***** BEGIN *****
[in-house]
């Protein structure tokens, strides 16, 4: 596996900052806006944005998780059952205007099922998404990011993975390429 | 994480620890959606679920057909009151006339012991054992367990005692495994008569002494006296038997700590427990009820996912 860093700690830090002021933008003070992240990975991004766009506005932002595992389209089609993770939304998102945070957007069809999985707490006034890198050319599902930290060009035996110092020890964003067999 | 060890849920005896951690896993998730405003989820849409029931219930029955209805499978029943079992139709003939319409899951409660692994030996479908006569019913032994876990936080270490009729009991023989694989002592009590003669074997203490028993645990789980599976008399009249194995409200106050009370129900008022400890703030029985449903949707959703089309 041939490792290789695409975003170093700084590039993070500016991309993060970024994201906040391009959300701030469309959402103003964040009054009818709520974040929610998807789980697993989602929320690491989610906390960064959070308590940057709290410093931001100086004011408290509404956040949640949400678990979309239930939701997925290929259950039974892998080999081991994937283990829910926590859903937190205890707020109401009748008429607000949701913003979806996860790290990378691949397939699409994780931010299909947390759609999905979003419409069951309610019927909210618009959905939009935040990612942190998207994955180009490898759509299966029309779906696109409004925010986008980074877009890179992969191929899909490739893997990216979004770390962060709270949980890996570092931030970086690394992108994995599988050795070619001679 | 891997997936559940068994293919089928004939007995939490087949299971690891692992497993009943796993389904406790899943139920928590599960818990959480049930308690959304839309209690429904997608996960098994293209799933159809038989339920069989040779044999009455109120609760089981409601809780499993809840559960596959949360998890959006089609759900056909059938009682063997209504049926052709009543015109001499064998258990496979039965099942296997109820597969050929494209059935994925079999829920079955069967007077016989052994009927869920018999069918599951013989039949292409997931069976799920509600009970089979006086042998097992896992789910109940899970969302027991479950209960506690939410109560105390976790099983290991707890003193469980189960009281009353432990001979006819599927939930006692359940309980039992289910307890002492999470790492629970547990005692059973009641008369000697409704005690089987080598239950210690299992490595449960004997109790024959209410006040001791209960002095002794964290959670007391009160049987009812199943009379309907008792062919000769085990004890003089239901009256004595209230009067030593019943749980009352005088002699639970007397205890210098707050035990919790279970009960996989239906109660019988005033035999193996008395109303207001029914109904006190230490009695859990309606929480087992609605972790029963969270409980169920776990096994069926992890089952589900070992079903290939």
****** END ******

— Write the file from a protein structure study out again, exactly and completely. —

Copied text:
[in-house]
């Protein structure tokens, strides 16, 4: 596996900052806006944005998780059952205007099922998404990011993975390429 | 994480620890959606679920057909009151006339012991054992367990005692495994008569002494006296038997700590427990009820996912 860093700690830090002021933008003070992240990975991004766009506005932002595992389209089609993770939304998102945070957007069809999985707490006034890198050319599902930290060009035996110092020890964003067999 | 060890849920005896951690896993998730405003989820849409029931219930029955209805499978029943079992139709003939319409899951409660692994030996479908006569019913032994876990936080270490009729009991023989694989002592009590003669074997203490028993645990789980599976008399009249194995409200106050009370129900008022400890703030029985449903949707959703089309 041939490792290789695409975003170093700084590039993070500016991309993060970024994201906040391009959300701030469309959402103003964040009054009818709520974040929610998807789980697993989602929320690491989610906390960064959070308590940057709290410093931001100086004011408290509404956040949640949400678990979309239930939701997925290929259950039974892998080999081991994937283990829910926590859903937190205890707020109401009748008429607000949701913003979806996860790290990378691949397939699409994780931010299909947390759609999905979003419409069951309610019927909210618009959905939009935040990612942190998207994955180009490898759509299966029309779906696109409004925010986008980074877009890179992969191929899909490739893997990216979004770390962060709270949980890996570092931030970086690394992108994995599988050795070619001679 | 891997997936559940068994293919089928004939007995939490087949299971690891692992497993009943796993389904406790899943139920928590599960818990959480049930308690959304839309209690429904997608996960098994293209799933159809038989339920069989040779044999009455109120609760089981409601809780499993809840559960596959949360998890959006089609759900056909059938009682063997209504049926052709009543015109001499064998258990496979039965099942296997109820597969050929494209059935994925079999829920079955069967007077016989052994009927869920018999069918599951013989039949292409997931069976799920509600009970089979006086042998097992896992789910109940899970969302027991479950209960506690939410109560105390976790099983290991707890003193469980189960009281009353432990001979006819599927939930006692359940309980039992289910307890002492999470790492629970547990005692059973009641008369000697409704005690089987080598239950210690299992490595449960004997109790024959209410006040001791209960002095002794964290959670007391009160049987009812199943009379309907008792062919000769085990004890003089239901009256004595209230009067030593019943749980009352005088002699639970007397205890210098707050035990919790279970009960996989239906109660019988005033035999193996008395109303207001029914109904006190230490009695859990309606929480087992609605972790029963969270409980169920776990096994069926992890089952589900070992079903290939």